Last year, our annual ME|WE conference for 7th grade students was one of the many events impacted by the COVID-19 pandemic. While the Class of 2025 students weren’t able to experience the conference last year, the middle school team worked hard to bring the experience to life for them this year. This meant that there were not just one, but two ME|WE conferences this year for both grades 7 and 8—one in April and the other in May.
Both conferences centered around exploring diversity, equity, inclusivity, and social justice. From 9 am to 1:30 pm, students attended virtual workshops facilitated by community members—from near and far—on topics of interest, including:
Indigenous Ways of Land-Based Healing
The Gender Unicorn
Origins: Race, Class, and the Environment
Helping Yourself and Others in Stressful Times
Black Lives Matter
Portrayals of Asian-Americans
Expert facilitators were selected to represent diverse identities and organizations and to present challenging topics in an accessible and engaging setting. Mr. Etigson, middle school dean of students, explained, "Doing the conferences virtually this year allowed us to bring in speakers from all over. For example, Tamisha Williams, our former DEI director, presented at both conferences from Virginia. Many students this year appreciated the bedrock of the experience and engaged in a rich array of choices on topics around equity and inclusion.” The ME|WE Conference has been successful due to the generous sharing of experiences from Bosque School’s community partners, students, and faculty.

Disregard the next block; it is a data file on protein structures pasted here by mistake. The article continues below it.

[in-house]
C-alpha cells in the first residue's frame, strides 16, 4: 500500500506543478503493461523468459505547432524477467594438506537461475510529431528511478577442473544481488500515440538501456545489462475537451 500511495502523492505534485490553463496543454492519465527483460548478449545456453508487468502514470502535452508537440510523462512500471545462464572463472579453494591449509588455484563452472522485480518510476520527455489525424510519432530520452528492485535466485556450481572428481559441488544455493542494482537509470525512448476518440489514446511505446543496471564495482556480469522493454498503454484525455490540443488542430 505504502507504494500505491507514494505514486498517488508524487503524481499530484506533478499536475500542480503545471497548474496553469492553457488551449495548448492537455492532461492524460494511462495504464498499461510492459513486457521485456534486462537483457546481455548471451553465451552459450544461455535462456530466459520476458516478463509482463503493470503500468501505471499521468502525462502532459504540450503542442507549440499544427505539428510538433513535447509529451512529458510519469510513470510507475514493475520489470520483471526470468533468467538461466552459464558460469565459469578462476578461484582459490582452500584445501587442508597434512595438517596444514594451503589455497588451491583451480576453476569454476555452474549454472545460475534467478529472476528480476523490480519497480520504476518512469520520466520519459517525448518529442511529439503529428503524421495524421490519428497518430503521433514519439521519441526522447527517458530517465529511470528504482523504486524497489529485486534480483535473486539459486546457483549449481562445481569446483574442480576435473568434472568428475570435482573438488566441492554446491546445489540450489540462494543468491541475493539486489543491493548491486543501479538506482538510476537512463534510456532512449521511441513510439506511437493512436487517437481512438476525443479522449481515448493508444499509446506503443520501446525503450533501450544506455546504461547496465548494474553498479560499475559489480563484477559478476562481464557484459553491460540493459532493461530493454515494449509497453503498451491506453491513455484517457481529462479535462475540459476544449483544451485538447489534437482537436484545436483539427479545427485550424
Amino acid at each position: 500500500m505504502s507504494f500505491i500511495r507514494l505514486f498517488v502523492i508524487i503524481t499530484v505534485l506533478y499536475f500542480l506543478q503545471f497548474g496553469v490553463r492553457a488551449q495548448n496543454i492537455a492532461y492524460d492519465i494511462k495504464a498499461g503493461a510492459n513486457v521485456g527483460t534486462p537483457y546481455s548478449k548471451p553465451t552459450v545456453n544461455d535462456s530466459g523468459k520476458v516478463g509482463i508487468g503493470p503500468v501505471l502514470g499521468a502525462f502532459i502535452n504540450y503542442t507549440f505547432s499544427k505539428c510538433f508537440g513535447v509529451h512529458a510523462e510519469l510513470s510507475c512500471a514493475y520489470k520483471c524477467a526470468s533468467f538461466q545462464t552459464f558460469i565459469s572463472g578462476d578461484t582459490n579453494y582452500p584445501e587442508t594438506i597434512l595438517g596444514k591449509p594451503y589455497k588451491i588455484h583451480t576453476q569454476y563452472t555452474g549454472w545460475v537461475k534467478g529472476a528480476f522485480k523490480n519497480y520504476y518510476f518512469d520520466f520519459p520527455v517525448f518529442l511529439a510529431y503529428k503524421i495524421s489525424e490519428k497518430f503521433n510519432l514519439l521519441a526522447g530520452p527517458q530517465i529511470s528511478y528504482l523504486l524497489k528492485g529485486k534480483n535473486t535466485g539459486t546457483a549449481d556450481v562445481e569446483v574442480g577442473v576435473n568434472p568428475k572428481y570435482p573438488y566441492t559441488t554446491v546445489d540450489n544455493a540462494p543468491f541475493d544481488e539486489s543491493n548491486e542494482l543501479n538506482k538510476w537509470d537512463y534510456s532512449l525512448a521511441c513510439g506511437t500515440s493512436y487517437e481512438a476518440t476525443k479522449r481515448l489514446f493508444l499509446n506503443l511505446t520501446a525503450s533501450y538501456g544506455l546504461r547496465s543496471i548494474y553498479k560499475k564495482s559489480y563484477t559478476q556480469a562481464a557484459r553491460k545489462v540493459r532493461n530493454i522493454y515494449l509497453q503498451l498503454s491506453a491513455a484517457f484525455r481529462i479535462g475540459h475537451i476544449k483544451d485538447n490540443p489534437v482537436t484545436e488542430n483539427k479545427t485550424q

7th grader, Em, expressed, “I went to Origins: Race, Class, and the Environment, and I thought the way he [Mr. Knox] taught it was approachable, and you could ask questions. He really did well making it a comfortable environment.”
ME|WE is part of Bosque School's commitment to social justice and continually improving the social development of the 6th-12th grade experience. It is an integral part of our 7th and 8th grade curriculum, and our WILLDS programming. Throughout the conference, students approached issues of interpersonal relationships, identity formation, and who we are as individuals as well as who we are within the Bosque School community and in a global context that is relevant for the 21st century. "For me, it's important that they gain broader perspectives about the world, which I think helps them become more empathetic human beings and go make positive changes in the world,” said Ms. O’Hanlon, middle school division head.
The purpose of this conference is for students to develop a better sense of self, acceptance, understanding, and most importantly, respect for others. We look forward to continuing this annual conference in the years to come.